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Connor Ingram Has Been Through a Lot to Get to this Point

From AHL all-star to the ECHL, Connor Ingram's path was unconventional to becoming an NHL goaltender. The skill was always there, and the opportunity to start Game 2 ⁠— and become a big part of it ⁠— was well deserved
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In early 2021, Connor Ingram stepped away from the game he loved. Nobody knew what was next. 

He voluntarily entered the NHL/NHLPA's player assistance program, spending 40 days in a mental health treatment center." Ingram said he had OCD that was left undiagnosed, which led to him seeking help. Getting help is never easy, and as a pro athlete, spending significant time away from your craft can be immensely difficult.

Call his return a second chance of sorts, but Ingram worked hard to prepare for the 2021-22 season and earn Nashville's trust that he can be relied upon in call-up situations.

Now, he's a starting goalie in the Stanley Cup playoffs. And making an impact, too, stopping 49 shots in his first post-season start in an eventual 2-1 loss to Colorado. 

Ingram made 30 stops on 32 shots in 44:56 of playing time in Game 1 after coming in relief of David Rittich, who allowed five of the season goals Nashville gave up in a 7-2 loss. He upped the ante in Game 2 and gave the Predators -- a team that's quite outmatched without starting goalie Juuse Saros due to injury -- a true fighting chance and even a bit of momentum heading back to Smashville.

Since turning pro in 2017, Ingram has played in just three NHL regular season games, all coming this season. Ingram was a star in the minor leagues, putting up incredible numbers as a rookie with Syracuse and essentially being a top goalie in nearly every season of his career. That was once again the case with Milwaukee, where he posted a 30-17-9 record with five shutouts.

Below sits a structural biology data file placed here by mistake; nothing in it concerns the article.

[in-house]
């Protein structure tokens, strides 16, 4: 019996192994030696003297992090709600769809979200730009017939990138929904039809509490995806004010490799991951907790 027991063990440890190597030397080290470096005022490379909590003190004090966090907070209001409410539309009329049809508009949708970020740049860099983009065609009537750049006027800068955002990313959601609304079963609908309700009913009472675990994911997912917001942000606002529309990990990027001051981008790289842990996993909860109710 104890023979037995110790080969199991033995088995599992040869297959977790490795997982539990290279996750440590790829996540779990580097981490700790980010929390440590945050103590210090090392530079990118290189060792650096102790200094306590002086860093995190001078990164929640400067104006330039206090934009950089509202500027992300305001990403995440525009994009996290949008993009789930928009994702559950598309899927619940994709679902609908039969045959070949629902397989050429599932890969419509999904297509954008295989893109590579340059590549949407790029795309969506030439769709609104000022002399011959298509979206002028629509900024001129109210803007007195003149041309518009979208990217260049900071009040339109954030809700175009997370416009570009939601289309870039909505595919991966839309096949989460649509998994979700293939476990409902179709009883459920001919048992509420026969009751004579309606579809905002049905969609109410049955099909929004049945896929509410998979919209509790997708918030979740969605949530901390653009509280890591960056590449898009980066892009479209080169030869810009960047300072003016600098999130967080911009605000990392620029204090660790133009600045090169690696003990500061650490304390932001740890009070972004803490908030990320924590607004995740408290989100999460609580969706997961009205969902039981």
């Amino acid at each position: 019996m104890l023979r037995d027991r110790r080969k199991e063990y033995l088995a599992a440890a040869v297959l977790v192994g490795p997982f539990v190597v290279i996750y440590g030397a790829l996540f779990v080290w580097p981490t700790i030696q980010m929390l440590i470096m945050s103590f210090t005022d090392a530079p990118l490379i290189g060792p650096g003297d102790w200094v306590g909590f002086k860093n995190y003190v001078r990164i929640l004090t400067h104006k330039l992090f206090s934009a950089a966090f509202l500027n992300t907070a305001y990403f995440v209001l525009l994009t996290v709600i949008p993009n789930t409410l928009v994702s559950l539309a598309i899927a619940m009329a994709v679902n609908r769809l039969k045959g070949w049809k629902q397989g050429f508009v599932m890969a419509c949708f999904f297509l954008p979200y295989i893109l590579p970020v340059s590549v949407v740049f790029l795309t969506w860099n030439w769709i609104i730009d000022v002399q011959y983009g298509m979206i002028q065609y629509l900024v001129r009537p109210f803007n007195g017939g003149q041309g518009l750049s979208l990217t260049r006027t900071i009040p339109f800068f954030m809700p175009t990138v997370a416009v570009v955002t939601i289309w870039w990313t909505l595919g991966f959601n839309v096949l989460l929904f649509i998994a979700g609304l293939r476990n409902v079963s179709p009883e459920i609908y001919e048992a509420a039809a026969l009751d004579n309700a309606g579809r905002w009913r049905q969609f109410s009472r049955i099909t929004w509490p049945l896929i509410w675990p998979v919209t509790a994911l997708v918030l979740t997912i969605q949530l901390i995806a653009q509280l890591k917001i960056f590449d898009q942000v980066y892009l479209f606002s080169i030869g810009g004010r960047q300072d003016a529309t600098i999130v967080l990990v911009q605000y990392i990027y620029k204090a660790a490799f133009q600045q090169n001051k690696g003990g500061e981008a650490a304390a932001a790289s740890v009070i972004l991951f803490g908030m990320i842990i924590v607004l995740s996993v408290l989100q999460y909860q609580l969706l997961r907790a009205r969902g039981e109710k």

The potential was always there. Ingram split the 2017 World Junior Championship crease with Carter Hart in a silver-medal effort. A third-round pick by Tampa Bay in 2016, Ingram was truly looking like a potential goalie of the future to work alongside Andrei Vasilevskiy.

That never ultimately happened. News of an "internal matter" made the rounds, and months after becoming an AHL all-star in 2019 and eventually demoted to the ECHL, Ingram was traded to Nashville for a 2021 seventh-round pick. The value wasn't equal: Ingram had true NHL potential.

But Ingram didn't let the opportunity go to waste. He became one of the top goaltenders in the AHL in 2019-20 with a 21-5-6 record to make the all-star game for the second consecutive year. The COVID-19 altered year resulted in Ingram playing just 14 games between Sweden and the AHL, but he bounced back with the first 30-win season of his career in his return to the Admirals this season.

Nashville's crease situation is going to get a bit more crowded with Yaroslav Askarov joining the fold. Rittich likely won't be back, and Askaorv is viewed as one of the top goalie prospects in the game. Ingram has another year on his contract, and could hold the backup position, get more starts and, hopefully, set himself for a nice future. He's just 25, but still raw, and there's definitely potential.

Reports suggest that Saros could return later in this series after suffering a lower-body injury, and that could be massive for Nashville's hopes of turning this series around. But Ingram's story is a nice one of never giving up and doing whatever it takes to get the opportunity needed. There are only two goalies that dress for a game on a game night, and when you've got competition in the minors, standing out is tough.

But Ingram has managed to do that with grace, and on Thursday, he managed to hit one of the highest points of his career. Hopefully, there's more of that coming in the future.

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